Friday, February 3, 2012
Statistics Scores Big With ScrabbleIn Scrabble and the online game Words With Friends, the letter "Q" has a high 10-point value, but it's really more like a five-point penalty.
According to new research from Andrew C. Thomas, visiting assistant professor of statistics and Scrabble aficionado, "Q" is the worst tile to have because you will end up scoring less. The best letters to have are S, Z and X.
Thomas' findings come from simulating roughly 10 million Scrabble games using an open-source artificial intelligence crossword game called "Quackle." Thomas conducted the research to determine how to better design a tournament to make the variable of drawing tiles as small as possible.
"I also wanted to find out how much of the variance in score comes from the tile order and board," he said.
Thomas lined the tiles up in a row instead of putting them in a bag. Each player (not seeing the line of tiles) drew from one end. The alteration allowed for the same pattern to be replicated over multiple games, so that a player's result could be better compared against others.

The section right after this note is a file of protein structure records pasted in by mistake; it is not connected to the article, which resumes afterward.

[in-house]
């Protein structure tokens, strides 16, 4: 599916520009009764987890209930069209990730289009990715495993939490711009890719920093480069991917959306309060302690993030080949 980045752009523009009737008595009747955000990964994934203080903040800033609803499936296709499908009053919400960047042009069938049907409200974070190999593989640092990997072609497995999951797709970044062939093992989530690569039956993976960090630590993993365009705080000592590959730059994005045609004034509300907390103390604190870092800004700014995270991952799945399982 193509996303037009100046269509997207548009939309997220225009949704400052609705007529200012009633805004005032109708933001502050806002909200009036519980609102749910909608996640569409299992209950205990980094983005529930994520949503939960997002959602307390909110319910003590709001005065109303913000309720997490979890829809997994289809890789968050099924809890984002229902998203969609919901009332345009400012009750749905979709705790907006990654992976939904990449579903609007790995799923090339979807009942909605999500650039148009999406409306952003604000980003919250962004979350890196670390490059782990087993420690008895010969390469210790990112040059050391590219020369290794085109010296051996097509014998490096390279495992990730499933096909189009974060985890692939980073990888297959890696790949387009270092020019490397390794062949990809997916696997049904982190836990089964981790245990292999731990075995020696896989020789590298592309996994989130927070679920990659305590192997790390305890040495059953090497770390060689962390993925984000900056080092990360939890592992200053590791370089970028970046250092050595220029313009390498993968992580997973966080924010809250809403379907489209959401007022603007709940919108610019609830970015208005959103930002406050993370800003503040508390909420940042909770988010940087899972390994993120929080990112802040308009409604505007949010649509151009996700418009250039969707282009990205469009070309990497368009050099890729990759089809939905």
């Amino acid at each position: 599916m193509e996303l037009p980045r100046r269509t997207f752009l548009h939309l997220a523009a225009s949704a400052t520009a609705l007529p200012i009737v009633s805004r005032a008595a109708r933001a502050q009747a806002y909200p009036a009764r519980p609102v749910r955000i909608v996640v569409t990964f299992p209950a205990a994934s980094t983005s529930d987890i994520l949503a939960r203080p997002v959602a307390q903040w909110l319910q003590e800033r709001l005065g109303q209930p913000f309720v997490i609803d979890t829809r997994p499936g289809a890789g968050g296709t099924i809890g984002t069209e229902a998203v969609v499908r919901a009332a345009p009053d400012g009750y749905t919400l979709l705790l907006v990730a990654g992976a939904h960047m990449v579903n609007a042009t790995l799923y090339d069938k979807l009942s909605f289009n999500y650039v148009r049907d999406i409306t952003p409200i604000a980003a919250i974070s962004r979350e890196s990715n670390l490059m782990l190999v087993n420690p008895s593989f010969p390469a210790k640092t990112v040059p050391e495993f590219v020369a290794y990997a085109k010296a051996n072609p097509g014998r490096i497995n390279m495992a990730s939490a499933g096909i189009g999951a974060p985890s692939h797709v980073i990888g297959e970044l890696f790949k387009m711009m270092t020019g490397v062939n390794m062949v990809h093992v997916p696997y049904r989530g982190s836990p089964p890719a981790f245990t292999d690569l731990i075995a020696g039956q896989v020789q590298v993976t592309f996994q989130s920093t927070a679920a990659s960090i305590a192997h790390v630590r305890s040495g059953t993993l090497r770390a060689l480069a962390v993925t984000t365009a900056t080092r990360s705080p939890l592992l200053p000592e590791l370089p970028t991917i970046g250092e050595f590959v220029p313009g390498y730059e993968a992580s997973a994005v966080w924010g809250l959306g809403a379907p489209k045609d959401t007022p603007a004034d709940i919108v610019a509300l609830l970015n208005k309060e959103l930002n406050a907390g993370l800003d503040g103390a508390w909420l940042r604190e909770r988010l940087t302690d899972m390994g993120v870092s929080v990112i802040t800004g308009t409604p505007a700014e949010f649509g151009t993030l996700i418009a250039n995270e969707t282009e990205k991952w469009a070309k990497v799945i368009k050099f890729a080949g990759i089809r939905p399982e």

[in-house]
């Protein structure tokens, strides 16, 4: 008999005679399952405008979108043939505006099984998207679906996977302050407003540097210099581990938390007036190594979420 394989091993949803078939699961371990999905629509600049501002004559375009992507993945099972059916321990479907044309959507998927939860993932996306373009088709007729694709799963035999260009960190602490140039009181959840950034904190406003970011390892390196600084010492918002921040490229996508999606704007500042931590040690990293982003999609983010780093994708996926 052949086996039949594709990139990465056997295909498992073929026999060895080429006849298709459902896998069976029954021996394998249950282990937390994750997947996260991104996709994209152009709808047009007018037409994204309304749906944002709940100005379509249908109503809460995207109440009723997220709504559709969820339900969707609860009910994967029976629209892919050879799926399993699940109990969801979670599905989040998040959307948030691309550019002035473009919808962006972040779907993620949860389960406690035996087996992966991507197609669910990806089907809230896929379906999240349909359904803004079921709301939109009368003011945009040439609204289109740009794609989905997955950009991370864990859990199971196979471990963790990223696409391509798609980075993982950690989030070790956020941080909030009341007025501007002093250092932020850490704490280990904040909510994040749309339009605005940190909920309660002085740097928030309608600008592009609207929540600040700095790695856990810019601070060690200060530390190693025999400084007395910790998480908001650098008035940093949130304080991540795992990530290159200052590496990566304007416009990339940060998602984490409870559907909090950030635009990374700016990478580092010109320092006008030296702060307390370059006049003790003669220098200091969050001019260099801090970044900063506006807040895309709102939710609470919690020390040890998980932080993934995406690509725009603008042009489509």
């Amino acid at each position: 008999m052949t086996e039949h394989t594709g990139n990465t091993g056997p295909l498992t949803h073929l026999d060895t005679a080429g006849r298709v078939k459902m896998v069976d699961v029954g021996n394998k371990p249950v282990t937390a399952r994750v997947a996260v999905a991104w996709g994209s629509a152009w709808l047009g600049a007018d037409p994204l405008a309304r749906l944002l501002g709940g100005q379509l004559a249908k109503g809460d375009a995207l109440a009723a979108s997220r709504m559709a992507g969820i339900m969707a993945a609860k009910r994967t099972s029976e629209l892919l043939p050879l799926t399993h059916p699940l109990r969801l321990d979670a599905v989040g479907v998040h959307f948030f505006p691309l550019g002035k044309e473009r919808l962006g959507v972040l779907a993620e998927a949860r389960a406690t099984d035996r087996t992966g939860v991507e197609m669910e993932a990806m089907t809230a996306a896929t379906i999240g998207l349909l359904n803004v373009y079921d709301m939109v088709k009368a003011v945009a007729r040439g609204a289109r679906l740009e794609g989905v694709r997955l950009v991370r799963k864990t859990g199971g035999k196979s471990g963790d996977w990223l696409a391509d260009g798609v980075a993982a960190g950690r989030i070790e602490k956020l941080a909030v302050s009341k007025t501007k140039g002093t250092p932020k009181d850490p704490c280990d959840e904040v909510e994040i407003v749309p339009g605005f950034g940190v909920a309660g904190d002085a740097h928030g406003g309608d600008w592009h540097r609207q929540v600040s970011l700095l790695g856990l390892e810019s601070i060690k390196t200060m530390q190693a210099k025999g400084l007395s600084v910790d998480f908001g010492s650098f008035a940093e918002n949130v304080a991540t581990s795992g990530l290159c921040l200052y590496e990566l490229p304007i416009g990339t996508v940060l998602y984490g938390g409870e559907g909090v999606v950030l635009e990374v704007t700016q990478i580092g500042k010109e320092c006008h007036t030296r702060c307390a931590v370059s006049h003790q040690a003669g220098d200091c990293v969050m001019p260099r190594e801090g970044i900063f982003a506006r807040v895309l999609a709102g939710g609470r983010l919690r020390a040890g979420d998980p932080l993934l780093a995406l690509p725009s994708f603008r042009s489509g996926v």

He found that when you draw a tile during the course of a game makes a difference; there is a 30-point swing for having a blank tile at the beginning of a game versus the end.
Thomas calculated each tile's worth as it affected final scores. "S," the best letter to have, adds approximately 10 points. "Z" and "X" are also good letters to have. "V" and "U" are not tiles you want to draw very often.
Other findings include:
- The blank is worth about 30 points to a good player, each "S" about 10.
- "Q" is a burden to whichever player receives it, effectively serving as a five-point penalty.
- "J" is essentially neutral point wise.
Thomas' research and results also correlate to the popular online game Words With Friends. The only main difference in tile values between the two games is with "J." Words With Friends values a "J" at 10 points; its Scrabble value is eight. Drawing a "J" in a Words With Friends game positively affects your score - in Scrabble, it doesn't really make a difference.
"What's interesting about this research is that it used actual statistics - it wasn't just about having fun with Scrabble," Thomas said. "The simulations used data-mining and large-scale applications to tell us more about the game then we've ever known."
For more information, visit Thomas' blog at www.acthomas.ca/comment/2011/07/statistics-and-scrabble-together-at-last.html
By: Shilo Rea